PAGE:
The Esperance Tanker Jetty sadly continues to deteriorate in the face of fast approaching harsh winter. The action, or rather inaction, of the Esperance Shire to protect and further the life of this iconic 83-year-old structure has drawn the ire or the community and councillor members alike. While the pillars and wood continues to fall away into the ocean and wash up on the sands of the foreshore, I thought this is an excellent opportunity to answer some of the aggravated questions or clear up the misunderstandings that I myself has previously had surrounding this contentious issue.
First and foremost, my preference would have been to restore the Esperance jetty Tanker to its forer majestic glory, mainly because I dislike modern designs and I think upholding the integrity and look of the structure would be a fitting acknowledgement to this history of the town.
Sadly, restoration is simply not possible for a number of reasons.
The jetty is 83-years-old and I believe well past its working life. A concrete slab laid on the structure previously which aimed to prolong the integrity of the structure, succeeded in crippling the load-bearing pillars due to the excess weight. Even trying to access the jetty to restore it would be an immense health and safety risk and rebuilding from a barge would be costly.
Another aspect that cannot be understated is that the heritage order being held over the jetty paralyses anyone from doing anything to it. Once that order was placed, the Shire and anyone they contracted were unable to lay a finger on it, not to fix or demolish it. The heritage council will only lift the order once an adequate and appropriate plan has been detailed and tabled to them, and obviously meets their approval. The heritage council would want to oversee the plan so the new jetty, whether it is partially restored or completely rebuilt under the theme and spirit of the old structure, abides by the heritage guidelines.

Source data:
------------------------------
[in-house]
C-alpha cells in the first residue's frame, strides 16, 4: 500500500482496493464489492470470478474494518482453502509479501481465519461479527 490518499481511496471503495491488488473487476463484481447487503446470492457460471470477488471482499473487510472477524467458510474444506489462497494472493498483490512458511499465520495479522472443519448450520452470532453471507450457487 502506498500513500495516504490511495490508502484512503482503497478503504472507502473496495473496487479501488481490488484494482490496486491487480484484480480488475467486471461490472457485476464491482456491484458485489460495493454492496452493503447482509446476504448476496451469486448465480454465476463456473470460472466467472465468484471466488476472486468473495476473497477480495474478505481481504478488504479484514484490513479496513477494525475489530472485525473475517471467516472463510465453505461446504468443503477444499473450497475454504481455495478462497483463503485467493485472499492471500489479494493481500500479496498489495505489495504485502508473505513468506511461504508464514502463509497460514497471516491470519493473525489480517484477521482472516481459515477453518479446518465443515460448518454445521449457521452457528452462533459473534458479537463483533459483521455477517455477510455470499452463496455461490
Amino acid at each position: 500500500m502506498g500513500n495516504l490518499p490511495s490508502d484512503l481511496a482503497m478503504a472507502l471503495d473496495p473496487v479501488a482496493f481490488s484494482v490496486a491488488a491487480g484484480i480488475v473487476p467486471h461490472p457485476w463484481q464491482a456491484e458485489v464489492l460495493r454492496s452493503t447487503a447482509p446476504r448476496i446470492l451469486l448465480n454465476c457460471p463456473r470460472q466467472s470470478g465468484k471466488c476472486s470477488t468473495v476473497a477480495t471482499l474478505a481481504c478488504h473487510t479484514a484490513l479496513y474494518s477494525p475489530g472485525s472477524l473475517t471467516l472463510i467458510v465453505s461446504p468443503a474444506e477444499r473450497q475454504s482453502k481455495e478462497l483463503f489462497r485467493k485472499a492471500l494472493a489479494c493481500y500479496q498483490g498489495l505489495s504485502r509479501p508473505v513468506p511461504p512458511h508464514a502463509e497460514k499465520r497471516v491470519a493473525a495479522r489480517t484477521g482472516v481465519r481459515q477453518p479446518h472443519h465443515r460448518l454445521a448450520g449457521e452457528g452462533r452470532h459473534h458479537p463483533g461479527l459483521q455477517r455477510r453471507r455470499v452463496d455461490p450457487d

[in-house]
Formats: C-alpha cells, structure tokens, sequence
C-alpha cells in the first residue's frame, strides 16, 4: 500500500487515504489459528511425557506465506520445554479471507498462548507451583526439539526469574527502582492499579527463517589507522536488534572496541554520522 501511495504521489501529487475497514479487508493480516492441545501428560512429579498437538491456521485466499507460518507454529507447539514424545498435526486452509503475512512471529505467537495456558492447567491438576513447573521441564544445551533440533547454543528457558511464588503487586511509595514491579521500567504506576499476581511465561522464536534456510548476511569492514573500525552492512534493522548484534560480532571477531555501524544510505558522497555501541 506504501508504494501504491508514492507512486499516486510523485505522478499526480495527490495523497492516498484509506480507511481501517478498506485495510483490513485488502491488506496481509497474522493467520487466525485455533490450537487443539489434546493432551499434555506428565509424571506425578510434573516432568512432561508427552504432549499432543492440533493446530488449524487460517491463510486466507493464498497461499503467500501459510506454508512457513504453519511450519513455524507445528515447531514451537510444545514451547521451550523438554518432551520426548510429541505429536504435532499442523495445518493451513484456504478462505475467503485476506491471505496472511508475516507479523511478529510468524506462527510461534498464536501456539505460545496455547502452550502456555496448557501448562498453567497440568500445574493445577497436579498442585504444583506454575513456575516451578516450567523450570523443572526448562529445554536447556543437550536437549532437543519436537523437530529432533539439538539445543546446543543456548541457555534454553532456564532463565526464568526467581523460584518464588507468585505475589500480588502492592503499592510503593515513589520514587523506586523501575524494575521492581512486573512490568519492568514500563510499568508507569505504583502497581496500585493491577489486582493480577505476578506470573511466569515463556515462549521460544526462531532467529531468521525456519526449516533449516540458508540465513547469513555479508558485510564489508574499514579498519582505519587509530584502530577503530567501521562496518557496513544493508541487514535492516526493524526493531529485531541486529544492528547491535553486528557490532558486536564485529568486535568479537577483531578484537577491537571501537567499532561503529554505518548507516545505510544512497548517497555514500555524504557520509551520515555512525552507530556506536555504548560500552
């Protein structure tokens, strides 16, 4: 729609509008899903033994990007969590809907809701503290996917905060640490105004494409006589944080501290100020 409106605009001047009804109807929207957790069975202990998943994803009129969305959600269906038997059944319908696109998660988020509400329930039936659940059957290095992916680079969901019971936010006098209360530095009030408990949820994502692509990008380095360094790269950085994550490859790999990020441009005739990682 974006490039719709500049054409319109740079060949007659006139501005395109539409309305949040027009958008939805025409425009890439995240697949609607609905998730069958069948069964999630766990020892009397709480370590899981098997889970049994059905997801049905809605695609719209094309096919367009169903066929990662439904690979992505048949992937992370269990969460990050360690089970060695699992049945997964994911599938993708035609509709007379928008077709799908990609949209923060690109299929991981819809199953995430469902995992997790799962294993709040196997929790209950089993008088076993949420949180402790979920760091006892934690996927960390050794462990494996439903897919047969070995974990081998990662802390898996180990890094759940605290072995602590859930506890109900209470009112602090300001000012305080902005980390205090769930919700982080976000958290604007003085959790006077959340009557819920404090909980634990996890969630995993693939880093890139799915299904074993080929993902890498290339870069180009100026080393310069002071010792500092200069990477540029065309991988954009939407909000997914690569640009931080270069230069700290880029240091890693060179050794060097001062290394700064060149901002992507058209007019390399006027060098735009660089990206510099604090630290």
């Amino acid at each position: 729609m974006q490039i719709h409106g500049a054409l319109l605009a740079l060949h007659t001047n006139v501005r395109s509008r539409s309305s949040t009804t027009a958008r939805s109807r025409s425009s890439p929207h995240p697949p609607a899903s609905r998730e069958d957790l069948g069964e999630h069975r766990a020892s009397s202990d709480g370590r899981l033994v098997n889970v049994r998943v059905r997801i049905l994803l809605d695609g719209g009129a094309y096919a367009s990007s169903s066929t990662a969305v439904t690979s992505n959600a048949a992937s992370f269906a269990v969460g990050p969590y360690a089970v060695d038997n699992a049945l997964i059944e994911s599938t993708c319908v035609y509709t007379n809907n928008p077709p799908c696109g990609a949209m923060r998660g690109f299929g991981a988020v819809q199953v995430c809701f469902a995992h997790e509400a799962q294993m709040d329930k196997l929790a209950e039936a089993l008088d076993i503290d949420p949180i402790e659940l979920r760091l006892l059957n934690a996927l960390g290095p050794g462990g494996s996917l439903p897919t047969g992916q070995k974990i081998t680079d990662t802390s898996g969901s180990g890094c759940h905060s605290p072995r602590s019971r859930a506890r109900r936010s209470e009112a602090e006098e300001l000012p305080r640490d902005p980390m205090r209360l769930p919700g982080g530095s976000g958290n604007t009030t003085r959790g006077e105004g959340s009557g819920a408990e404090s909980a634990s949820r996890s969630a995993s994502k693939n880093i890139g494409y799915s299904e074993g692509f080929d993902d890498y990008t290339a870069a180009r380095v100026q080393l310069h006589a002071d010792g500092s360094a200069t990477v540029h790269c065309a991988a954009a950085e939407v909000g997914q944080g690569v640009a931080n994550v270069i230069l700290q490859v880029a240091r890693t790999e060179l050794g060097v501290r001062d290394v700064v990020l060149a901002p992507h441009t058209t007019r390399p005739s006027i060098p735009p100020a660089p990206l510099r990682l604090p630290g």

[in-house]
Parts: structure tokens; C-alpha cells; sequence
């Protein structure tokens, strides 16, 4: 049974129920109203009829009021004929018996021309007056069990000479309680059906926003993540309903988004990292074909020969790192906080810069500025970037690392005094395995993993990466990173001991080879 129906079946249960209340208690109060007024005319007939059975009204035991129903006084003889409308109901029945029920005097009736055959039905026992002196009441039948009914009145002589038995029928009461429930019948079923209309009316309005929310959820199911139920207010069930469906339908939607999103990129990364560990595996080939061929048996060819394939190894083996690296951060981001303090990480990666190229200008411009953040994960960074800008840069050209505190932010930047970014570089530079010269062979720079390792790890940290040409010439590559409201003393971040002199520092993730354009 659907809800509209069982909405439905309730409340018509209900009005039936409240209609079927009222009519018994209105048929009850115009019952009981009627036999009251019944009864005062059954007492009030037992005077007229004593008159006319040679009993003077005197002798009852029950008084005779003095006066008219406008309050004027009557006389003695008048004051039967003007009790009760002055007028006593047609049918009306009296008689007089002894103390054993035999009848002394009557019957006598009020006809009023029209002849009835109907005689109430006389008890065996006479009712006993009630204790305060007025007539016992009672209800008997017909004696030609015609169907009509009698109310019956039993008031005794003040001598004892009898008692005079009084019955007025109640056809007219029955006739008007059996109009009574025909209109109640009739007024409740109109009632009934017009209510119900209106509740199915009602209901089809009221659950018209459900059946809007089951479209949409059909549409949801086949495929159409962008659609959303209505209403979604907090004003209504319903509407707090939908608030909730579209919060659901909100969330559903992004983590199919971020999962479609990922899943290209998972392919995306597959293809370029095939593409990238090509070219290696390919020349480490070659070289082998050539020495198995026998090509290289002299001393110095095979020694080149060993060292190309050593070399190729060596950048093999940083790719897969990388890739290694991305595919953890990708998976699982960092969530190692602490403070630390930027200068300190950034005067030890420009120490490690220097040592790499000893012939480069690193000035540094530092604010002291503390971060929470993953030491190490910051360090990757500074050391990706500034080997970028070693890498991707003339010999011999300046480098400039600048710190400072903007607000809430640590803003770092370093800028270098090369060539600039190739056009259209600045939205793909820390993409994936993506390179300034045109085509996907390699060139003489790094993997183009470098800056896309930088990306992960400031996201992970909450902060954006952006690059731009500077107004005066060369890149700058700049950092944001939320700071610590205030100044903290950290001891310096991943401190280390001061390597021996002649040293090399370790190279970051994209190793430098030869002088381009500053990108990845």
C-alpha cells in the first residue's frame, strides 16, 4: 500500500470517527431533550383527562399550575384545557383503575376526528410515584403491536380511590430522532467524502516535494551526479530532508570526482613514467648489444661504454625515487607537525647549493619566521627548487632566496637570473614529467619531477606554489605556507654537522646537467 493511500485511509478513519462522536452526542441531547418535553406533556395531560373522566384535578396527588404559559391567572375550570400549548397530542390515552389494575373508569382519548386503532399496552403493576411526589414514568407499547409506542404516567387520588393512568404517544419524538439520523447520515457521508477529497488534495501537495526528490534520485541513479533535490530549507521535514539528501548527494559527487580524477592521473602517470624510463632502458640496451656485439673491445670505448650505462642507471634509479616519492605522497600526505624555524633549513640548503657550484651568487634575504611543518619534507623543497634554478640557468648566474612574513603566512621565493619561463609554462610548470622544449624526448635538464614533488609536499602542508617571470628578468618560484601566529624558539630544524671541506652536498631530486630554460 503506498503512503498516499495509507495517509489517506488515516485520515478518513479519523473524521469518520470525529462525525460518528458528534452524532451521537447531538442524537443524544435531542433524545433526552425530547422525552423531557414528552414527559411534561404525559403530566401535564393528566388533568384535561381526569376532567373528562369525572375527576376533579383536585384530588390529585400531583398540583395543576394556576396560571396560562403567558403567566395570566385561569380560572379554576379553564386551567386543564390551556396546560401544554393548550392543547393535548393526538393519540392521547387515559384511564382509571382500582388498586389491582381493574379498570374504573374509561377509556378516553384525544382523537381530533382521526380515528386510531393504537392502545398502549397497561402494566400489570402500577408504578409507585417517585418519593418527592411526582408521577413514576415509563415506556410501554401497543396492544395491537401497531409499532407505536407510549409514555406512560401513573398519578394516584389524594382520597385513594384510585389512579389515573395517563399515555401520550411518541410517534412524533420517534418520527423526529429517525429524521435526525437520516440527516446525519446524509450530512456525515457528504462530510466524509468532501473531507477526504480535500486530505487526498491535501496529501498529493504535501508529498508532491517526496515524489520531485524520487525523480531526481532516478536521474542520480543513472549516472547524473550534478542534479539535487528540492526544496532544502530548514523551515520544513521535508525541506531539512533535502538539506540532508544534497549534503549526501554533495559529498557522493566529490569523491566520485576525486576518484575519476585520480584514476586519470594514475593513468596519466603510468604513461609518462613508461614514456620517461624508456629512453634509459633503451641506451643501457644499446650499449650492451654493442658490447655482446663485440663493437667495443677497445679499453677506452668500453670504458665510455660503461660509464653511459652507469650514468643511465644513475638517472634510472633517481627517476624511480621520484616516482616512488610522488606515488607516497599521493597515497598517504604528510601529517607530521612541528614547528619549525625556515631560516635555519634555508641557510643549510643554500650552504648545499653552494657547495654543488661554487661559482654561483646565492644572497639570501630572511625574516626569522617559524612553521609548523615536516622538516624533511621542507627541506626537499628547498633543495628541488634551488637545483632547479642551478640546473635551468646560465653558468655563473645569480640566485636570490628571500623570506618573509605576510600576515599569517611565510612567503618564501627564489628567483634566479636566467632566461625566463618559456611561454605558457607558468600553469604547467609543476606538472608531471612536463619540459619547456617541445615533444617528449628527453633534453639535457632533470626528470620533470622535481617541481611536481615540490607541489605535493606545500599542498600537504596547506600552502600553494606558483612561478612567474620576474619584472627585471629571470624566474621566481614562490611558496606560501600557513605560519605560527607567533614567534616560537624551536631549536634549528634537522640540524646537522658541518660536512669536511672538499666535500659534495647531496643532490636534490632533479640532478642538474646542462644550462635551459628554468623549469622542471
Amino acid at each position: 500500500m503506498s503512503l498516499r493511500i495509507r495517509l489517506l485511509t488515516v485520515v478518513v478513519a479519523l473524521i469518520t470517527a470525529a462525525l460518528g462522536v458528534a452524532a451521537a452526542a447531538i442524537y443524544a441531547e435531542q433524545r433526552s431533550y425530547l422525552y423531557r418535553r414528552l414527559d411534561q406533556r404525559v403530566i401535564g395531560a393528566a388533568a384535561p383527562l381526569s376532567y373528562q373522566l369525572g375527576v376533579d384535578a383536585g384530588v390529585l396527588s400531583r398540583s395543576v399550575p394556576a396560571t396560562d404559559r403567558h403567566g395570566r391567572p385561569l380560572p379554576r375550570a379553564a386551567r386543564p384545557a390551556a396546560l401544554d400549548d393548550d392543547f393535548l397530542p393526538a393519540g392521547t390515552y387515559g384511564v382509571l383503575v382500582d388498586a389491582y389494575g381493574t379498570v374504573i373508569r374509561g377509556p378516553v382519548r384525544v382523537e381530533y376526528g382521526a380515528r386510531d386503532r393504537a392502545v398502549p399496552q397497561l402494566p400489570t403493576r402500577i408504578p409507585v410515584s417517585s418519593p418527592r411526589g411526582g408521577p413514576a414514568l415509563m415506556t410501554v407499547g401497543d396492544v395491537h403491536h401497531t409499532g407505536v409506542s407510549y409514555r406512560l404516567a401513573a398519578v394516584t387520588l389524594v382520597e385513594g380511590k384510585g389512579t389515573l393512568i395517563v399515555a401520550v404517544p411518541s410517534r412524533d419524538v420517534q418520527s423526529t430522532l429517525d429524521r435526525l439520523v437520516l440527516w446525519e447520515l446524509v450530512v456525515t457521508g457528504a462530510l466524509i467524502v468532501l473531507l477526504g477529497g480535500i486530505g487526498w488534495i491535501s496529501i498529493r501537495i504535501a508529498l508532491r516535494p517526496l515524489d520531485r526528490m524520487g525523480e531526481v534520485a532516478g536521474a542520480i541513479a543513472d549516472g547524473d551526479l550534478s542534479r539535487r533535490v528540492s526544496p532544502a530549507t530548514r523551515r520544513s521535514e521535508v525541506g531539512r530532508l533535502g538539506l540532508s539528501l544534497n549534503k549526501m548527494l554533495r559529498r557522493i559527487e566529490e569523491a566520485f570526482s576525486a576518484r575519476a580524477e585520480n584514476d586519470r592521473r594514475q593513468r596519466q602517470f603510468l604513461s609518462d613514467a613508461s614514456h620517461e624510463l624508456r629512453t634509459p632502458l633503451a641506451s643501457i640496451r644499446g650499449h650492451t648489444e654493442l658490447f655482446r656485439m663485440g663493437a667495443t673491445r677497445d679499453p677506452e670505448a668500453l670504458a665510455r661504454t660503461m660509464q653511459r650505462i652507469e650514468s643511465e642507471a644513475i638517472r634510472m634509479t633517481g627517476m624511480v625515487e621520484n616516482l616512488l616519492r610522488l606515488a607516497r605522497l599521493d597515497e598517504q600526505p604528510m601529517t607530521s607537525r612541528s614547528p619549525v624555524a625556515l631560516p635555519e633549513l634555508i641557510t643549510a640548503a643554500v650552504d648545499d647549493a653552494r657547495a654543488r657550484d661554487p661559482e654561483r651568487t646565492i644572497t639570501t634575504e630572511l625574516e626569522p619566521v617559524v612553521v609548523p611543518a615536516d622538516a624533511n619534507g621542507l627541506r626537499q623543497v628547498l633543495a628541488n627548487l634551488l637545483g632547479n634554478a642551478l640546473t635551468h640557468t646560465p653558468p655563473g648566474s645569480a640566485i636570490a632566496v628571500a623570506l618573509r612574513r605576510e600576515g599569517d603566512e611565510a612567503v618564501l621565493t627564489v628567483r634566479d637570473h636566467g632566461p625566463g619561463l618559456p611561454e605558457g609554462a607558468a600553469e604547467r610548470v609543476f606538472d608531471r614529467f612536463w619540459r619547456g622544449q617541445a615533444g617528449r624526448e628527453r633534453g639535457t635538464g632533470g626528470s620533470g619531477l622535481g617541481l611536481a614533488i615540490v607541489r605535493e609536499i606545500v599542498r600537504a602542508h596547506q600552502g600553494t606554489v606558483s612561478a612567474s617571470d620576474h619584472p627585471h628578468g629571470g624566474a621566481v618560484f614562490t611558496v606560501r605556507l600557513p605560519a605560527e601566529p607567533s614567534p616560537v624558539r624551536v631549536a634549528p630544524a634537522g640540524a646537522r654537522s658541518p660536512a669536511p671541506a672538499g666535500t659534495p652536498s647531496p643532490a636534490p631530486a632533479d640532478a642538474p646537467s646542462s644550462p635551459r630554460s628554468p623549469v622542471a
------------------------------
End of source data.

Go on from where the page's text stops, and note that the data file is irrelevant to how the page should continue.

The consensus around the community is that swift action is needed. Either to restore the structure immediately or pull it apart to salvage the existing materials. Again, because of the heritage order nothing can be moved or touched officially. The only part of the jetty that can be kept and stored for later (aesthetic use mind you, there is no way the existing materials would be suitable structurally in the new design) is the pieces of wood that has been washed ashore and collected by passers-by.
In fact, debris on the bottom of the ocean cannot be touched as it breaches the nature conservation act applied to Esperance Bay. Floating pieces also must be left alone, as apparently their collection can be a risk to health and safety.
So in a nutshell, the current jetty cannot be touched under no circumstances, and can only be recovered if it collapses further and its constituents collects on the beach. The heritage order bind the Shire and other stakeholders from any involvement to help mitigate further collapse or demolish the remaining teetering structure.
Looking forward, there are some pennies in the bank, approximately $2 million. The plan at the moment from the contractors has estimated a required $6 million, and includes a design that adheres to the general look of the original, even using its former material in aesthetic forms. Once the design is confirmed the Shire will go about seeking the extra funds in order to commence the project.
I mentioned before the feeling around Esperance town is that swift action is needed… out of all the variables that is one that I can guarantee will not succeed.